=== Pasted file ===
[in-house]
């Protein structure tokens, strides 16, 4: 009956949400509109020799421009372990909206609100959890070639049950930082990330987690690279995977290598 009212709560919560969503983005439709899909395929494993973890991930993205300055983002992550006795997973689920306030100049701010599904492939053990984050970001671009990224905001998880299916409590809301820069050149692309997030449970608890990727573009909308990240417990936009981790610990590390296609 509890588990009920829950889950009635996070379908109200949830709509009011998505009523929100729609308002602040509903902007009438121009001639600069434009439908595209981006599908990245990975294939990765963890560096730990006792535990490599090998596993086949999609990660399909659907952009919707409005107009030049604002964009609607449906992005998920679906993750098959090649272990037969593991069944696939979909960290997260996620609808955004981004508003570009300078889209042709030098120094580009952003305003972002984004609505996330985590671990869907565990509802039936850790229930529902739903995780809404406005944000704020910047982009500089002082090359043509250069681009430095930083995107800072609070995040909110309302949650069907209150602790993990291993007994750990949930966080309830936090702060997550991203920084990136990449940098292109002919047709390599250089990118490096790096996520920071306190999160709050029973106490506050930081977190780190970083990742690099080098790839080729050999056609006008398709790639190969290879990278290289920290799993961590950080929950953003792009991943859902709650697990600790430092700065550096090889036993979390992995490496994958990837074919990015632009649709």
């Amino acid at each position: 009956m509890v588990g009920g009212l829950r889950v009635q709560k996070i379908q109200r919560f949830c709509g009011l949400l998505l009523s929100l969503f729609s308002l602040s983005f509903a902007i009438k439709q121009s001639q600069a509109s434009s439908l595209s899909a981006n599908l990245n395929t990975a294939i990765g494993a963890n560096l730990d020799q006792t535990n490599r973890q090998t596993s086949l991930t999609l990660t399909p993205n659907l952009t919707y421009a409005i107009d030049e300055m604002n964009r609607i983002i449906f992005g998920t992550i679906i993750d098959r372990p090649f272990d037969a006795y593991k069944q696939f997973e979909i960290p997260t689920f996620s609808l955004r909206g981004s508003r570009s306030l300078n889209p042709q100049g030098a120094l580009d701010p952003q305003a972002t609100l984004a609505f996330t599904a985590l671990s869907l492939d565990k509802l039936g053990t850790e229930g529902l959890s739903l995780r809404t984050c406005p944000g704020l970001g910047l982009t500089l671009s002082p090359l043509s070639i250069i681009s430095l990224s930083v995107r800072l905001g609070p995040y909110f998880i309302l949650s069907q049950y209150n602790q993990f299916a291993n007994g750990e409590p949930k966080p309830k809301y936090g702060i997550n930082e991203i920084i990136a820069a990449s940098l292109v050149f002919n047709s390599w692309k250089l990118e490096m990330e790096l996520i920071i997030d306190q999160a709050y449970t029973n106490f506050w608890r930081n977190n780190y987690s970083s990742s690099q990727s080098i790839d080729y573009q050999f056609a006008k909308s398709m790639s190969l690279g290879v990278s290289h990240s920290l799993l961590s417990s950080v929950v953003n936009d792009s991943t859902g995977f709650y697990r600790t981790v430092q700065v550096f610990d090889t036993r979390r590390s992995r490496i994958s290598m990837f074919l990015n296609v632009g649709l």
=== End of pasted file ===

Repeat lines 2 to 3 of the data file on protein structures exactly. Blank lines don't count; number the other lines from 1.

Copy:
């Protein structure tokens, strides 16, 4: 009956949400509109020799421009372990909206609100959890070639049950930082990330987690690279995977290598 009212709560919560969503983005439709899909395929494993973890991930993205300055983002992550006795997973689920306030100049701010599904492939053990984050970001671009990224905001998880299916409590809301820069050149692309997030449970608890990727573009909308990240417990936009981790610990590390296609 509890588990009920829950889950009635996070379908109200949830709509009011998505009523929100729609308002602040509903902007009438121009001639600069434009439908595209981006599908990245990975294939990765963890560096730990006792535990490599090998596993086949999609990660399909659907952009919707409005107009030049604002964009609607449906992005998920679906993750098959090649272990037969593991069944696939979909960290997260996620609808955004981004508003570009300078889209042709030098120094580009952003305003972002984004609505996330985590671990869907565990509802039936850790229930529902739903995780809404406005944000704020910047982009500089002082090359043509250069681009430095930083995107800072609070995040909110309302949650069907209150602790993990291993007994750990949930966080309830936090702060997550991203920084990136990449940098292109002919047709390599250089990118490096790096996520920071306190999160709050029973106490506050930081977190780190970083990742690099080098790839080729050999056609006008398709790639190969290879990278290289920290799993961590950080929950953003792009991943859902709650697990600790430092700065550096090889036993979390992995490496994958990837074919990015632009649709």
């Amino acid at each position: 009956m509890v588990g009920g009212l829950r889950v009635q709560k996070i379908q109200r919560f949830c709509g009011l949400l998505l009523s929100l969503f729609s308002l602040s983005f509903a902007i009438k439709q121009s001639q600069a509109s434009s439908l595209s899909a981006n599908l990245n395929t990975a294939i990765g494993a963890n560096l730990d020799q006792t535990n490599r973890q090998t596993s086949l991930t999609l990660t399909p993205n659907l952009t919707y421009a409005i107009d030049e300055m604002n964009r609607i983002i449906f992005g998920t992550i679906i993750d098959r372990p090649f272990d037969a006795y593991k069944q696939f997973e979909i960290p997260t689920f996620s609808l955004r909206g981004s508003r570009s306030l300078n889209p042709q100049g030098a120094l580009d701010p952003q305003a972002t609100l984004a609505f996330t599904a985590l671990s869907l492939d565990k509802l039936g053990t850790e229930g529902l959890s739903l995780r809404t984050c406005p944000g704020l970001g910047l982009t500089l671009s002082p090359l043509s070639i250069i681009s430095l990224s930083v995107r800072l905001g609070p995040y909110f998880i309302l949650s069907q049950y209150n602790q993990f299916a291993n007994g750990e409590p949930k966080p309830k809301y936090g702060i997550n930082e991203i920084i990136a820069a990449s940098l292109v050149f002919n047709s390599w692309k250089l990118e490096m990330e790096l996520i920071i997030d306190q999160a709050y449970t029973n106490f506050w608890r930081n977190n780190y987690s970083s990742s690099q990727s080098i790839d080729y573009q050999f056609a006008k909308s398709m790639s190969l690279g290879v990278s290289h990240s920290l799993l961590s417990s950080v929950v953003n936009d792009s991943t859902g995977f709650y697990r600790t981790v430092q700065v550096f610990d090889t036993r979390r590390s992995r490496i994958s290598m990837f074919l990015n296609v632009g649709l």